Willem says: 'The Phyto-Philes are for plant lovers of every size and shape, colour and flavour. As with my Colours of Wildlife column, I'll be featuring one species per article, illustrated with sketches, paintings, and/or photos. Over time I hope to be showcasing the amazing diversity of weird and wonderful plants that occur in South Africa, while also from time to time looking at the flora of other countries. While featuring many spectacular species, I'll not be neglecting the smaller, more humble kinds that are nevertheless fascinating in their own right.'
This time I have for you another very iconic species from Southern Africa, the Quiver Tree or Aloe dichotoma, 'Kokerboom' in Afrikaans. I have already written an article about them for h2g2, but back then couldn't supply a really nice picture. I try and remedy that here, with three full colour watercolour paintings as well as two sketches! The sketches show the Giant Quiver Tree, Aloe pillansii, a closely related species.
Rather than repeat the article I'll expand here on some of the interesting things it mentions. The quiver tree is actually a species of aloe. Many of you will know aloes, since they are widely grown outside of their native areas in Africa, Madagascar and Asia. Most aloes form low rosettes of thick succulent leaves; a few form single tall stems, and only a handful form large, branched trunks. This is one of the latter! Its species name, dichotoma, means 'forked' in Greek. It achieves a height of 7 m, and a trunk over a metre thick, making it one of the largest of the aloes. The rosettes at the tips of the branches are similar to those of the smaller aloes, as are the branched inflorescences carrying yellow flowers which my painting shows close up. These emerge from the rosettes in July and August; like in many other aloes they constitute a precious source of nectar seeing many birds and other animals through the Winter. Even humans eat the flower buds; they are said to resemble asparagus in taste.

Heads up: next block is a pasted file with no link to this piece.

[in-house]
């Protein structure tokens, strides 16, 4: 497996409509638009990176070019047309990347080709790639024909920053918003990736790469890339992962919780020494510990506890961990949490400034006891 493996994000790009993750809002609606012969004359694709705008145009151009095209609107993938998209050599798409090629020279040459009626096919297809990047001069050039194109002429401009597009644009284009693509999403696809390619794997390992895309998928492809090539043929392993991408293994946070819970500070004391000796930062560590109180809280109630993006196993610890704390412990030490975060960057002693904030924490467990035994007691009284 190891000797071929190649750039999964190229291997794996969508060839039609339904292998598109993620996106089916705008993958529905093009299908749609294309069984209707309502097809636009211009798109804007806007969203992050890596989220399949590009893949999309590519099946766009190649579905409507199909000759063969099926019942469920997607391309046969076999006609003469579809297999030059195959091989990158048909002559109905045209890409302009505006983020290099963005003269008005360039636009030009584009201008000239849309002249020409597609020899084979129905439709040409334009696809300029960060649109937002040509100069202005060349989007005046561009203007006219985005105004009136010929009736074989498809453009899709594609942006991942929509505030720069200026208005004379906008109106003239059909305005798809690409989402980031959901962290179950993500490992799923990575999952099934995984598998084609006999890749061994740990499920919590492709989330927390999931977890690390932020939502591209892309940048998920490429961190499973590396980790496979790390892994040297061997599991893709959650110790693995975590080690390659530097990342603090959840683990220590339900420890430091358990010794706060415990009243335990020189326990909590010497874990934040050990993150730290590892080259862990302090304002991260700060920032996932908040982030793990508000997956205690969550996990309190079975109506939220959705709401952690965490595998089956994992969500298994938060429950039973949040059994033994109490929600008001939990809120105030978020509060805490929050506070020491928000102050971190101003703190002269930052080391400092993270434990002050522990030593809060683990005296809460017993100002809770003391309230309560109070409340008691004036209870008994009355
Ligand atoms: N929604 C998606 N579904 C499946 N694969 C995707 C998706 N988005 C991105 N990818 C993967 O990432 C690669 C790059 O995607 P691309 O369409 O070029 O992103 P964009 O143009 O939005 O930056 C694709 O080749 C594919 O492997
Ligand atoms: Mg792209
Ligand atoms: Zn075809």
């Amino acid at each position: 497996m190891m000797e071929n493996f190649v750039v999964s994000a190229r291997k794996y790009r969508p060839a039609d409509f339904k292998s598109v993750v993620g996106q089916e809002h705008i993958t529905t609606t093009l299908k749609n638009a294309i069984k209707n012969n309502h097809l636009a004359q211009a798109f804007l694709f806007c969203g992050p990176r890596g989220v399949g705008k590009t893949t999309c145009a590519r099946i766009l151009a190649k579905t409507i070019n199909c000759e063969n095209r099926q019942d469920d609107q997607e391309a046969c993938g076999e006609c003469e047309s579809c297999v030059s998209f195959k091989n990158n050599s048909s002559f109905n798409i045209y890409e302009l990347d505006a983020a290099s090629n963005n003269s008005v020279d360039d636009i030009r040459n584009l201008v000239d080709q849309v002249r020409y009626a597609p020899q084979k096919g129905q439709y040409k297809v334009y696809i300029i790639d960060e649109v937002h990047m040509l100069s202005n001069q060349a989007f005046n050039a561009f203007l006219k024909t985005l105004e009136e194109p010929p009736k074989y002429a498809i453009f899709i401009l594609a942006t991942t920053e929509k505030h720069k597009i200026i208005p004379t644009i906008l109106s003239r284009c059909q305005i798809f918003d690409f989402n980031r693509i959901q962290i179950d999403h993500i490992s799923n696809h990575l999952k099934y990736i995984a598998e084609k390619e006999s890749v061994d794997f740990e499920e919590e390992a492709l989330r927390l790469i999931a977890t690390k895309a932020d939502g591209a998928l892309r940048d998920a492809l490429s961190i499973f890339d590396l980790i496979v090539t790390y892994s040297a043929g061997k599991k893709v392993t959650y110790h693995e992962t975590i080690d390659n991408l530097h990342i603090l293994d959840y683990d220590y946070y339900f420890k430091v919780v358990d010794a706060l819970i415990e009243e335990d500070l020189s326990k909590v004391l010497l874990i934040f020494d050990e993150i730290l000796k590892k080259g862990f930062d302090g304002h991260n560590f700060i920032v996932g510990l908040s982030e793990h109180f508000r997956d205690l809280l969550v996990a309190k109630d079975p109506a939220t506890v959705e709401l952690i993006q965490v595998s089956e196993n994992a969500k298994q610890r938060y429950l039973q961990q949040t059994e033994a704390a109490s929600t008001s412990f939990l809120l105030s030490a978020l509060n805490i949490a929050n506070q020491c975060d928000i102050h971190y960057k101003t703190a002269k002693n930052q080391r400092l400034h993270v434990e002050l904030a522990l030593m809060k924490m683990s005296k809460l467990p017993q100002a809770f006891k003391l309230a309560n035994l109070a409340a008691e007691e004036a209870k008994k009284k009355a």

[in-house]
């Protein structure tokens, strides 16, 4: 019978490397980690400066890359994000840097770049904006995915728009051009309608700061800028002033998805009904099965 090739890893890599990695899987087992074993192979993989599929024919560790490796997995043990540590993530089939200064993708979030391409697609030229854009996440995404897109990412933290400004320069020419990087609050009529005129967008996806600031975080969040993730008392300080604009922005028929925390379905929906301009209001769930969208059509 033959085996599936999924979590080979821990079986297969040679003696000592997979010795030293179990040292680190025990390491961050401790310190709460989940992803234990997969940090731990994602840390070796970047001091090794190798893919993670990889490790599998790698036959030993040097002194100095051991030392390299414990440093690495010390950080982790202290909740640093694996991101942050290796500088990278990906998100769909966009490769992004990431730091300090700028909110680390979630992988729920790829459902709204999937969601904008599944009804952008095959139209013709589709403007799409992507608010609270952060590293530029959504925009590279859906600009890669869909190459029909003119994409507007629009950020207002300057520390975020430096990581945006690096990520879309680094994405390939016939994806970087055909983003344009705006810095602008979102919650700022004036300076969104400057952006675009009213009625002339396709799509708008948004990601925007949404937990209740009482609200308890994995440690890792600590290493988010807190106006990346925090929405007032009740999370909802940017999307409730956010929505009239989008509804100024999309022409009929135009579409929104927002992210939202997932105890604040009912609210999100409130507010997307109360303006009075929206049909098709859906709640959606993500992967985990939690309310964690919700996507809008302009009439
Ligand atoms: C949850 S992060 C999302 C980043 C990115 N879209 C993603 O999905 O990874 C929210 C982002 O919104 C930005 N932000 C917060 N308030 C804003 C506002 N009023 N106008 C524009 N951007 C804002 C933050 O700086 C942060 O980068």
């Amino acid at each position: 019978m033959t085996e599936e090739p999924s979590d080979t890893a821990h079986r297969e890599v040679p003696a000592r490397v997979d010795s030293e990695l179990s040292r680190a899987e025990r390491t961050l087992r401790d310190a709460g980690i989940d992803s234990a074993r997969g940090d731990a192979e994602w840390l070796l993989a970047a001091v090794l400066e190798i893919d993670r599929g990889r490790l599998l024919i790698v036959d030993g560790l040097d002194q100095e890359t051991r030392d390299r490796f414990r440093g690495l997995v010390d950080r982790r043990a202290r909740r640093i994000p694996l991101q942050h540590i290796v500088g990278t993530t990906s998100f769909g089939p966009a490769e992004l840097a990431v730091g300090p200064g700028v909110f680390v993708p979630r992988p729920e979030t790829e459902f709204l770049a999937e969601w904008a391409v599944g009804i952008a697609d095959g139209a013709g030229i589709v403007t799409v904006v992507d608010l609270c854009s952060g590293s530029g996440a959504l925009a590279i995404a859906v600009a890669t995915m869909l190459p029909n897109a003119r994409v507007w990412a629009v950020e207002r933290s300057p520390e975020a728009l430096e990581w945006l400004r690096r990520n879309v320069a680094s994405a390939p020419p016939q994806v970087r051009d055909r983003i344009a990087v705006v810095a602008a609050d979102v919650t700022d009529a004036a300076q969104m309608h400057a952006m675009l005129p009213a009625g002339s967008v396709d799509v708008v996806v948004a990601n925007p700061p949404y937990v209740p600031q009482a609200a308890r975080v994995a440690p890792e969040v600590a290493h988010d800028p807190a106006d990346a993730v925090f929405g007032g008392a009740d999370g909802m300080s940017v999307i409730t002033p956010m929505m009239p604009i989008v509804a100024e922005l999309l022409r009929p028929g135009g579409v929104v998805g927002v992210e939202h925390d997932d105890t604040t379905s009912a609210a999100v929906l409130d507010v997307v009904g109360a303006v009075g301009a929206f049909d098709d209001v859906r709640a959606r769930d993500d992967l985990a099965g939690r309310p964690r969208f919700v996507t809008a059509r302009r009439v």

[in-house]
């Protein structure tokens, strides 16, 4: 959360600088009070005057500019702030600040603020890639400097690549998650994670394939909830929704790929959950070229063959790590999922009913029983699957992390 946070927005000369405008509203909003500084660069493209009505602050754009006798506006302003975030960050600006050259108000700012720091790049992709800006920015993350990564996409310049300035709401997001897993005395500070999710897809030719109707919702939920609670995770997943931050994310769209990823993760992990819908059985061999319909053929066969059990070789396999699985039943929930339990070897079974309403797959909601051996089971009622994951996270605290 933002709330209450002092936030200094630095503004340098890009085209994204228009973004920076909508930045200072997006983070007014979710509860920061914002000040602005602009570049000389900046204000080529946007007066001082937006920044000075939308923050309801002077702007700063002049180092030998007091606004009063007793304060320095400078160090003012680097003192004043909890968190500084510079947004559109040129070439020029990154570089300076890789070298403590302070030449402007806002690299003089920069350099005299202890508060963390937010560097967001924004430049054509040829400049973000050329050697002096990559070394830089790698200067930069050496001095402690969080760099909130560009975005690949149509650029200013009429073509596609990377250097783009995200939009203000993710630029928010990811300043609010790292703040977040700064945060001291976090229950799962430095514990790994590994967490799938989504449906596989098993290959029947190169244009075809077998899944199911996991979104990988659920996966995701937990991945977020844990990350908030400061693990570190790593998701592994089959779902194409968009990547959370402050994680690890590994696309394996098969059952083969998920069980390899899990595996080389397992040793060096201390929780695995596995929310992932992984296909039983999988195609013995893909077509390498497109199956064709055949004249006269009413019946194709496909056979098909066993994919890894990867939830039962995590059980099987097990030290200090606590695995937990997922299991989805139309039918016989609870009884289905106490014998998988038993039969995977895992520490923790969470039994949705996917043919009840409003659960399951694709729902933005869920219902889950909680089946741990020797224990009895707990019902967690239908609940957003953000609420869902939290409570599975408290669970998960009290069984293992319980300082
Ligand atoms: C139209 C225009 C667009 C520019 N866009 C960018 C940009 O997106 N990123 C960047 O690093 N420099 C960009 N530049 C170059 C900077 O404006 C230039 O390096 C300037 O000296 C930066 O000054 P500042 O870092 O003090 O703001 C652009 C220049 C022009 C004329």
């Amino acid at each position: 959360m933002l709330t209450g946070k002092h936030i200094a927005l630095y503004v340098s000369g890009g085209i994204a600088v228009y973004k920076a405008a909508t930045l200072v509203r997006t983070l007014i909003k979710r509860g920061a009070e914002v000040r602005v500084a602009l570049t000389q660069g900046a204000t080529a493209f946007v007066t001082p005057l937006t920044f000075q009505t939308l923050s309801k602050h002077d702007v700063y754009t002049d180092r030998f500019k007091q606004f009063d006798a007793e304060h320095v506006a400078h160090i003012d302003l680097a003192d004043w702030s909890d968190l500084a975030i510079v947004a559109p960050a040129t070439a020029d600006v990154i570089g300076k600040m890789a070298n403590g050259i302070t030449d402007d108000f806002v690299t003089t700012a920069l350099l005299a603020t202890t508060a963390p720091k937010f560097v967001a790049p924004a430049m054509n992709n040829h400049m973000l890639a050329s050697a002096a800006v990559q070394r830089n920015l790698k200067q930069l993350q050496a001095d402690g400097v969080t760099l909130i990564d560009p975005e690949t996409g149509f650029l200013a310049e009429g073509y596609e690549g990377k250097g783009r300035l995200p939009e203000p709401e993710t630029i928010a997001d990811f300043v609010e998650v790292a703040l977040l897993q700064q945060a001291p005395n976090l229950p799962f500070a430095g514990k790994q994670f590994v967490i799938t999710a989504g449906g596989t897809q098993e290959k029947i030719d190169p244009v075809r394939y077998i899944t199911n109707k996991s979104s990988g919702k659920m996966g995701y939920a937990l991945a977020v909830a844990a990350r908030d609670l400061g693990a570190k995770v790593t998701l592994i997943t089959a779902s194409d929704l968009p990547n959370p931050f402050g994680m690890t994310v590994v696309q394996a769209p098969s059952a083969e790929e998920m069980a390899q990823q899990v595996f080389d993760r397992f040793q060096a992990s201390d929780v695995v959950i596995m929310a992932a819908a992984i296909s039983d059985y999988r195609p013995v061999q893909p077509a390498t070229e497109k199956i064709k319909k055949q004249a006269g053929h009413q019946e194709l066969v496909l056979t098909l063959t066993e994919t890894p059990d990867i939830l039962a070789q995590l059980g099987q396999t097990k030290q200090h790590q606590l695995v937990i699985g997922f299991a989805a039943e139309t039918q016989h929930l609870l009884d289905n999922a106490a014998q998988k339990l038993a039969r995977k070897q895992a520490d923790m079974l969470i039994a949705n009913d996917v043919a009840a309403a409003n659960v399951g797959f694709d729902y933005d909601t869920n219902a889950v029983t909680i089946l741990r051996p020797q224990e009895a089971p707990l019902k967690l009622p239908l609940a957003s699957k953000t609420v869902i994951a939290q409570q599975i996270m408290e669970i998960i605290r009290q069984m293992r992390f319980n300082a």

Once again, these trees are so fascinating that they need two pages to show and tell. Continue reading, and viewing Willem's art, on Page Two.